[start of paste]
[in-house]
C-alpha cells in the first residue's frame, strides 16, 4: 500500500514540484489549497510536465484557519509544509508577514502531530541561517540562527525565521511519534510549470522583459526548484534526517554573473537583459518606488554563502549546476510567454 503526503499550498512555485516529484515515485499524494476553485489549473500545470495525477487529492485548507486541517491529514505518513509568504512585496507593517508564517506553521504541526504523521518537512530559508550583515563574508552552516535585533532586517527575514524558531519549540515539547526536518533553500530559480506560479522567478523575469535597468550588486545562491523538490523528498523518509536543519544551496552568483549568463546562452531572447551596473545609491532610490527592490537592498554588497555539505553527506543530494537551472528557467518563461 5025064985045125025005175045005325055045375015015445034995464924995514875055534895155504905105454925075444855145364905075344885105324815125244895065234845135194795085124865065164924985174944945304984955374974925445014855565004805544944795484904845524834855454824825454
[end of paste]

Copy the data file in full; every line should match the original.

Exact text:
[in-house]
C-alpha cells in the first residue's frame, strides 16, 4: 500500500514540484489549497510536465484557519509544509508577514502531530541561517540562527525565521511519534510549470522583459526548484534526517554573473537583459518606488554563502549546476510567454 503526503499550498512555485516529484515515485499524494476553485489549473500545470495525477487529492485548507486541517491529514505518513509568504512585496507593517508564517506553521504541526504523521518537512530559508550583515563574508552552516535585533532586517527575514524558531519549540515539547526536518533553500530559480506560479522567478523575469535597468550588486545562491523538490523528498523518509536543519544551496552568483549568463546562452531572447551596473545609491532610490527592490537592498554588497555539505553527506543530494537551472528557467518563461 5025064985045125025005175045005325055045375015015445034995464924995514875055534895155504905105454925075444855145364905075344885105324815125244895065234845135194795085124865065164924985174944945304984955374974925445014855565004805544944795484904845524834855454824825454